Some geometric inspiration from India

yantra and rangoli
Sri Yantra

It’s nearing monsoon and Dataisnature returns to the seam after a few months in hibernation. Some inspirations from my travels in India.

The Yantra:

The Yantra is meditation diagram or ‘psychocosmogram’ containing linear and spatial geometrical permutations of the polarity between Shiva and Shakti. The form consists of the dot (or bindu – the mathematical point of zero dimension) and sets of mathematically defined interlocking triangles (upright for the male and inverted for the female) that are contained in a lotus circle as part of a larger diagram – the Mandala. ‘Yantra literally means loom, instrument or machine.

Yantras are found all over India, in temples and homes and within the contexts of worship and meditation. I was interested in the geometry of the Yantra, particularly the difficult to draw interlocking triangles, and wondered if there is prescribed way of making these symbols or a set of mathematical instructions?

What little info I could find mentioned instinctual methods of drawing these symbols, the result of practice and reference to a ‘mathematical’ meditation. A little browsing and I found this page, which gives very precise instructions, measurements and ratios for producing the sigil using a protractor, compass, pencil, and ruler. The page is also interesting in that it explains what some of the number ratios within the diagram represent in mythological terms.

Another page concerning the construction of the Sri Yantra, also containing pictures of beautiful three-dimensional yantras.
Images of Yantras

Added 27|03|07 : Mikel sent me a link to his research on the maths of the Sri Yantra plus other interesting findings.

Rangolis (also know as Kolams):

Rangolis, mentioned before at Dataisnature, are geometric drawings produced procedurally by joining up, or interweaving within, a skeletal matrix of dots (resembling a knitting pattern). These drawings are made by women early in the morning using chalk dust on wet earth. Hampi, built on the ruined city of Vijayanagar, seems to be the hotspot for seeing Rangolis in Southern India, not since the town awakes at 5am each morning – your early morning alarm call for a roam around the village to see these curious patterns being run in real time. Here’s a Flickr set containing my photographs of Rangolis in Hampi.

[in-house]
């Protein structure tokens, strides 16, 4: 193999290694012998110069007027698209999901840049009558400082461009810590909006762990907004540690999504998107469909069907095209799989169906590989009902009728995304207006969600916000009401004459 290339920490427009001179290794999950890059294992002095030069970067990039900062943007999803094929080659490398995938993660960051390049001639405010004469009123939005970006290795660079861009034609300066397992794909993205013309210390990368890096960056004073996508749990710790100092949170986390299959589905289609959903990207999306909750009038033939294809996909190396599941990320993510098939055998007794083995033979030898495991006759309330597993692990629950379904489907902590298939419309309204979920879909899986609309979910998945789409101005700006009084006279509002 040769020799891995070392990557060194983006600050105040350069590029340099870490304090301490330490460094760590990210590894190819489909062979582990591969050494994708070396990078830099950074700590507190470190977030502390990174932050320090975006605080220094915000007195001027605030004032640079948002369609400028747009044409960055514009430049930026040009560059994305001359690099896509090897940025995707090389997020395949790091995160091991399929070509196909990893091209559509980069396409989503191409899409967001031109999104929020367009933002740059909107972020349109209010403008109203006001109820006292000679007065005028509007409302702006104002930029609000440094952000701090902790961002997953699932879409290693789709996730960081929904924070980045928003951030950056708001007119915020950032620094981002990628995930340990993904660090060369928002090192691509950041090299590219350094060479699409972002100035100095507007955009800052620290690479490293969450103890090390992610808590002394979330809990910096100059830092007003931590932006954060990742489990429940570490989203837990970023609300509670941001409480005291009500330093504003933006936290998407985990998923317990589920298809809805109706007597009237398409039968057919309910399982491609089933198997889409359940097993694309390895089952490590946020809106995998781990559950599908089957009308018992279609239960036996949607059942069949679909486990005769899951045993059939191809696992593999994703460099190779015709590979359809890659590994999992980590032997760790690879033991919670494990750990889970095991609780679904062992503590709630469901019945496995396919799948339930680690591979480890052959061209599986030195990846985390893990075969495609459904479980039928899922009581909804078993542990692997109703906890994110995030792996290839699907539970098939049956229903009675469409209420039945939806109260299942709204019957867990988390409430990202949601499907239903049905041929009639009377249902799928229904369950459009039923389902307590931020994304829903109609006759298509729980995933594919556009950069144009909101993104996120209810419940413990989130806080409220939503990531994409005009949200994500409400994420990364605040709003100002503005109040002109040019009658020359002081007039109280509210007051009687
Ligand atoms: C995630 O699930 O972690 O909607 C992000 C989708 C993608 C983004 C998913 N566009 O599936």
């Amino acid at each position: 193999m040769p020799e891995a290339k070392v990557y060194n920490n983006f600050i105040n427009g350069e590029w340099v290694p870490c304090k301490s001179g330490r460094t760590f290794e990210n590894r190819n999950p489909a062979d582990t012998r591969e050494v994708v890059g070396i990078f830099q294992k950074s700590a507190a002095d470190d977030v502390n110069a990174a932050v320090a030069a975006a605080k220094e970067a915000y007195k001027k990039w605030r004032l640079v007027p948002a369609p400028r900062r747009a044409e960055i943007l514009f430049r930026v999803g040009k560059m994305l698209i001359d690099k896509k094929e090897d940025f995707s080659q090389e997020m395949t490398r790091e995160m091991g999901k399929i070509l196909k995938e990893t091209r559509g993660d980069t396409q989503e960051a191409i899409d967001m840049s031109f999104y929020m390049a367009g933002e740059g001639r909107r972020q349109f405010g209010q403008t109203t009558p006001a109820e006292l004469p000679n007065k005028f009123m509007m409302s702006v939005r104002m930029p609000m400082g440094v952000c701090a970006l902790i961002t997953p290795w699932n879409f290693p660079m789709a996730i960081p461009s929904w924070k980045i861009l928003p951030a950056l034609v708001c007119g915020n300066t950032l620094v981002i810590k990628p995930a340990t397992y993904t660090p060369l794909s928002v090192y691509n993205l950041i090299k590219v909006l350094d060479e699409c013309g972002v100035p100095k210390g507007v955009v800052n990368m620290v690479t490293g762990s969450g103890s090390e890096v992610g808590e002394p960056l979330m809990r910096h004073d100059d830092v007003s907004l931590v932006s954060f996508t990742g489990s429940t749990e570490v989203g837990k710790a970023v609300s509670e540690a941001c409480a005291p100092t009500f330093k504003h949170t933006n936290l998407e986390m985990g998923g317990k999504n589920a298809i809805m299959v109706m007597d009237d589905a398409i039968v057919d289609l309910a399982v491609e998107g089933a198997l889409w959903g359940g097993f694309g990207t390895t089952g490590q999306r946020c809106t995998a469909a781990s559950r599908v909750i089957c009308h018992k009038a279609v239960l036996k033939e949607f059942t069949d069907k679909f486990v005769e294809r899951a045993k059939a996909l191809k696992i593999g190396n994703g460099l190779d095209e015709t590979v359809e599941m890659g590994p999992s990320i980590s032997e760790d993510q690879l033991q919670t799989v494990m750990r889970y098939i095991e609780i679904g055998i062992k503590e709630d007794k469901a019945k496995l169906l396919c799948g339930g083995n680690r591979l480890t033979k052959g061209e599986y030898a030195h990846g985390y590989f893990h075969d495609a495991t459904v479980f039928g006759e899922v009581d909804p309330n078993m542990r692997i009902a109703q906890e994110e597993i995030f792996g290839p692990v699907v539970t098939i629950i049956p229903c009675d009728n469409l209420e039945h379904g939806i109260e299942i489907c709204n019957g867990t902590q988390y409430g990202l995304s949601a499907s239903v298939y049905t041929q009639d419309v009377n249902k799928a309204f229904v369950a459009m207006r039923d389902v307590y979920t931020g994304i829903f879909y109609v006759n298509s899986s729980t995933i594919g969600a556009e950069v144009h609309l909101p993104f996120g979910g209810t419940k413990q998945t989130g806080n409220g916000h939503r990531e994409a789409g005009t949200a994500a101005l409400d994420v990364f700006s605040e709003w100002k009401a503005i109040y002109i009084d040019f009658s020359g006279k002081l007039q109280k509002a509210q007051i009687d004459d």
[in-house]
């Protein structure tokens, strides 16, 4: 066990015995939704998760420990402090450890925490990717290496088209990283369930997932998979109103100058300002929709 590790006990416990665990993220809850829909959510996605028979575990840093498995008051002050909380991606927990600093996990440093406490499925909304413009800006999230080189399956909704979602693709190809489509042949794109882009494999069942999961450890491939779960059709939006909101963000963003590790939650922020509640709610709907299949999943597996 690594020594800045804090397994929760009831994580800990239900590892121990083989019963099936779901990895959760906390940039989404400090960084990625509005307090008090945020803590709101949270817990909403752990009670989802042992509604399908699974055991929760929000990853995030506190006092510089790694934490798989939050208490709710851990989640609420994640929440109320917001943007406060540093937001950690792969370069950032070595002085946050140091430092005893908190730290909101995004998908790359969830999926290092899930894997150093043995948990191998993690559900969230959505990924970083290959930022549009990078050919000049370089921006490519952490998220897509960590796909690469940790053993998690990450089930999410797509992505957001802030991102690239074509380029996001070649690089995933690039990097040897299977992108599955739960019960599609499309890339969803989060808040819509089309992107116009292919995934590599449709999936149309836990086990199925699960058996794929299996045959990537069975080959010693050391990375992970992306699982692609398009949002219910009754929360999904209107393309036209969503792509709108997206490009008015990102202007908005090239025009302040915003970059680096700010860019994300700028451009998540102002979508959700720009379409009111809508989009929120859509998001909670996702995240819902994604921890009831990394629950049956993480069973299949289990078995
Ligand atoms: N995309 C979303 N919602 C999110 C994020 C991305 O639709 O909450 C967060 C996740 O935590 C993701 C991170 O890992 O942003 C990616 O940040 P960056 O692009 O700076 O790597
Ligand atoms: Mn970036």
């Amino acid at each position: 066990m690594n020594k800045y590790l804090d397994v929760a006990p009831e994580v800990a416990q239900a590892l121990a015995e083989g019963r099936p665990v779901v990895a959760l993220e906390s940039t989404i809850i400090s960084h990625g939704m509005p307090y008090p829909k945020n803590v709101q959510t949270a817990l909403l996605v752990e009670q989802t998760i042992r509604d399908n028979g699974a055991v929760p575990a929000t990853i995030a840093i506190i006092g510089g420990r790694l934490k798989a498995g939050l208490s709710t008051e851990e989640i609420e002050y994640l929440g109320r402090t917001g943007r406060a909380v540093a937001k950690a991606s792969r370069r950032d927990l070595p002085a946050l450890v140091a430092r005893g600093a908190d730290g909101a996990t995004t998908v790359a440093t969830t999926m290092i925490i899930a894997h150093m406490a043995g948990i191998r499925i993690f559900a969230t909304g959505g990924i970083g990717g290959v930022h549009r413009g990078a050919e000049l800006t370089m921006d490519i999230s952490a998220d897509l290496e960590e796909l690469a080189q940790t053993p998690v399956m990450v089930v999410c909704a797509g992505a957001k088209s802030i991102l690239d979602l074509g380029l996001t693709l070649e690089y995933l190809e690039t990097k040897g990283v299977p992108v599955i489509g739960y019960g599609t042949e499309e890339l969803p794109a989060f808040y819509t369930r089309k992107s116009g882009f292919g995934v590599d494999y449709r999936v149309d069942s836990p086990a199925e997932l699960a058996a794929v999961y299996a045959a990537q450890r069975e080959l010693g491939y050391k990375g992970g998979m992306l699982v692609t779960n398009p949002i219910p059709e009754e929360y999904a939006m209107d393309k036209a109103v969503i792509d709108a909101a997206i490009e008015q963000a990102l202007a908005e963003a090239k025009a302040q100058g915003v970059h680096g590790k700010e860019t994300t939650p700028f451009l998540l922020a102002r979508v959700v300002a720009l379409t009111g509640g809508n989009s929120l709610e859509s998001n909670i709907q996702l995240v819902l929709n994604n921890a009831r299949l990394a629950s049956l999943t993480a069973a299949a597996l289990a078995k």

Rangolis are sign of invitation into the home, as well a symbol to prevent evil spirits from entering. They are also used to commemorate special occasions such as births or weddings, ‘When people get married, the ritual Kolam patterns created for the occasion can stretch all the way down the street. Patterns are often passed on generation to generation, mother to daughter.’ – wikipedia

Thanks to all those who sent mail while I was away, apologies if I could not reply while distant from wires (I’ll be processing them all shortly). And not so much thanks to the all the spam I received that made any response to comments on posts impossible. I had to go in and delete over 10,000 comments. Robots win! It’s likely that robots will take over the world in a more insidious way then previously imagined….

Anyway, comments are now switched back on and if you did post a comment in the last 4 months id be very grateful if you could do so again.

6 Responses to “Some geometric inspiration from India”

  1. Mikel Maron writes:

    I did a lot of research years ago into the mathematics of Sri Yantra construction ..

  2. rand writes:

    welcome back

  3. paul writes:

    thanks mikel, nice resource there! particularly enjoyed ‘A note on Computational Complexity of Sri Yantra’ by Kulaichev

  4. paul writes:

    thanks rand!

  5. Pravin Patel writes:

    Hi Mikel,
    I can’t access articles at

    Did web page location moved ? Can you email me new location.


  6. vneus john writes:

    thanks,i am going to try and draw the sriyantra..I think it will improve my mind..

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